Museum of Fine arts Houston design by Steven Holl Architects

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Architect: Steven Holl Architects – Steven Holl, Chris McVoy (design architects); Olaf Schmidt (senior associate); Filipe Taboada, Rychiee Espinosa (project architects); Xi Chen, JongSeo Lee, Garrick Ambrose, Vahe Markosian, Maki Matsubayashi, Elise Riley, Alfonso Simelio, Dimitra Tsachrelia, Yasmin Vobis, Christina Yessios, Yiqing Zhao (project team)
Associate architects: Kendall/Heaton Associates
Location: Houston, TX, United States
Program: Museum addition
Structural engineer: Guy Nordenson & Associates
MEP engineer: ICOR Associates
Climate engineers: Transsolar
Lighting consultant: L’Observatoire International



Today the Museum of Fine Arts, Houston, has a unique chance to expand and unite its campus as an integral experience open to the community. We envision a new horizontal extension of landscape as a unifying character of the entire Fayez S. Sarofim campus. The new 164,000-square-foot museum building shaped by gardens of horizontal porosity is open on all sides. A public plaza will be integrated with the new 80,000-square-foot Glassell School of Art.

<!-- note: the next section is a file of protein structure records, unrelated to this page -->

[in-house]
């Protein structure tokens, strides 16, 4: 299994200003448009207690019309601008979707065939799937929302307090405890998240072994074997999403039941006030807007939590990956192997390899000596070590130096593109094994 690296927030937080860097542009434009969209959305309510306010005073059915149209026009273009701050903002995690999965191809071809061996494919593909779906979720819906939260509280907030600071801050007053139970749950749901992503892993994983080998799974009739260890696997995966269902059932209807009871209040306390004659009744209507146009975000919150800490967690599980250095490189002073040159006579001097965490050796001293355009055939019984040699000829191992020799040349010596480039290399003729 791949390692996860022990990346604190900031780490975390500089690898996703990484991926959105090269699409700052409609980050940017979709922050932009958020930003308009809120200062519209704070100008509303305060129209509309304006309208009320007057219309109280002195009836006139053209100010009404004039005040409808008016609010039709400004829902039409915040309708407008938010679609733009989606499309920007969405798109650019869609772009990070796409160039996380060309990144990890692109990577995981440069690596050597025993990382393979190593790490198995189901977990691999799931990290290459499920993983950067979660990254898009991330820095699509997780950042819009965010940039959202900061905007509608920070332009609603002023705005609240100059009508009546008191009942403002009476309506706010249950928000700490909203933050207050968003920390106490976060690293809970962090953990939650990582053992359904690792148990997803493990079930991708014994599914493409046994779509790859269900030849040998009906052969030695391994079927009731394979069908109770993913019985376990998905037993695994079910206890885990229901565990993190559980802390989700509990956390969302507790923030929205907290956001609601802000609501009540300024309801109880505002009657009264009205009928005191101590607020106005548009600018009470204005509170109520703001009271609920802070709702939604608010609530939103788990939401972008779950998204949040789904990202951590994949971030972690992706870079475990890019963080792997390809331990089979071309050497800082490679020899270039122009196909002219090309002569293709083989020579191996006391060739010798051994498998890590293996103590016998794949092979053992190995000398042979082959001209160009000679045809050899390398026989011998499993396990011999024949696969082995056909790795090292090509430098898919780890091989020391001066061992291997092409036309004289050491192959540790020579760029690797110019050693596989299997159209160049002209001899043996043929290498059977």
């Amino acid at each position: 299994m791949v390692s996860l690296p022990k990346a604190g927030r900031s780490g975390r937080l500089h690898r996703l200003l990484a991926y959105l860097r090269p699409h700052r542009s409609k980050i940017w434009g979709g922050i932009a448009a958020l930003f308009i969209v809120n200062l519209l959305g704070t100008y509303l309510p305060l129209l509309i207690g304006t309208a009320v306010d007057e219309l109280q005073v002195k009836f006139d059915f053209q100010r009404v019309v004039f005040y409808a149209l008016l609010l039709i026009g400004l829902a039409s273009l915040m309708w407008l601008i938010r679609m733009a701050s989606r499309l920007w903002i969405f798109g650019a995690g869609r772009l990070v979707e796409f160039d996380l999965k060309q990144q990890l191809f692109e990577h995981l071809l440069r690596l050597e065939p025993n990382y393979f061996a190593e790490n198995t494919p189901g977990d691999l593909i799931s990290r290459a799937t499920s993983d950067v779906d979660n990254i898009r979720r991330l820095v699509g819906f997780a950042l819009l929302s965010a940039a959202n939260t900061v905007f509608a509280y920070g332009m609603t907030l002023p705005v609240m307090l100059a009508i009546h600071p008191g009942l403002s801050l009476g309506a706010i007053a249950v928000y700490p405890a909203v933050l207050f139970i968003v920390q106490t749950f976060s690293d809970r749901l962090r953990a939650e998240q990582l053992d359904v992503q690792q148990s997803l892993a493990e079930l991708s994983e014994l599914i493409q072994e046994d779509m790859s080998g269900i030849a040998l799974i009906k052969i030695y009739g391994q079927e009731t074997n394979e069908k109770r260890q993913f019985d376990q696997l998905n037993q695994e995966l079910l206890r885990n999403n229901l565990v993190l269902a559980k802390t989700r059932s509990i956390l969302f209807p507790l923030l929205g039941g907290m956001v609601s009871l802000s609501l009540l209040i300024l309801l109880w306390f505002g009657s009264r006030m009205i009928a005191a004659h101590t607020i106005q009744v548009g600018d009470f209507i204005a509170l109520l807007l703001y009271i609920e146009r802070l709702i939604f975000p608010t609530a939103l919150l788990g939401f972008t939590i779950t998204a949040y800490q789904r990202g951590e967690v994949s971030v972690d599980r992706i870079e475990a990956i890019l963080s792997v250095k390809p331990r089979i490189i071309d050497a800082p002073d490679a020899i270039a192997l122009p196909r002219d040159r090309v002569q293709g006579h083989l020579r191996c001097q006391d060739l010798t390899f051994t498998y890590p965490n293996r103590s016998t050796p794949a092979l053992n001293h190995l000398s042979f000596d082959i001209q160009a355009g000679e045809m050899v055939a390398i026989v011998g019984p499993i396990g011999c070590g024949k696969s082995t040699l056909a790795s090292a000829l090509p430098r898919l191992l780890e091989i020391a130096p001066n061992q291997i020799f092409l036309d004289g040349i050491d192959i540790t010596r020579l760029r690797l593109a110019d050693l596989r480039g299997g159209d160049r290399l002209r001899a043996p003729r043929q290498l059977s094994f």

To realize a horizontal campus unity, all parking will be below ground. Visitors arriving by car will begin the museum experience in a lower arrival hall and sculpture court, directly connected to the new lobby and the Caroline Wiess Law Building.

The Lillie and Hugh Roy Cullen Sculpture Garden by Isamu Noguchi is horizontal and slow-moving. We envision the new Brown Foundation Plaza as a space of activity, complementing these spaces of contemplation and reflection, extending the inspiring character of the new MFAH all along Montrose Street. All the street edges of the museum building will be open and inviting, celebrating qualities of an urban campus.


The new Glassell School of Art brackets the Brown Foundation Plaza and extends the campus landscape onto the roof culminating in a trellised roof garden.

The building is made of exposed planar structural pieces of sandblasted precast concrete. Beginning with the angle of the inclined plane that leads to the walkable roof garden, a series of similar angles are deployed in the precast planar planes yielding a rhythm of verticals and slight angles. These panels hold up the floors and reflect the scale of the school’s studios on its exterior. Between the structural planes, special insulated translucent glass is mixed with clear glass providing great natural light to all studios and classrooms. All studios and classrooms have at least one operable widow.

Horizontal activity, transparency and porosity will unify and integrate the new MFAH as an integrated campus experience. The lush Houston vegetation, refreshing sound, and reflections in water are all part of a new campus experience elevating the surprise and poetry of art.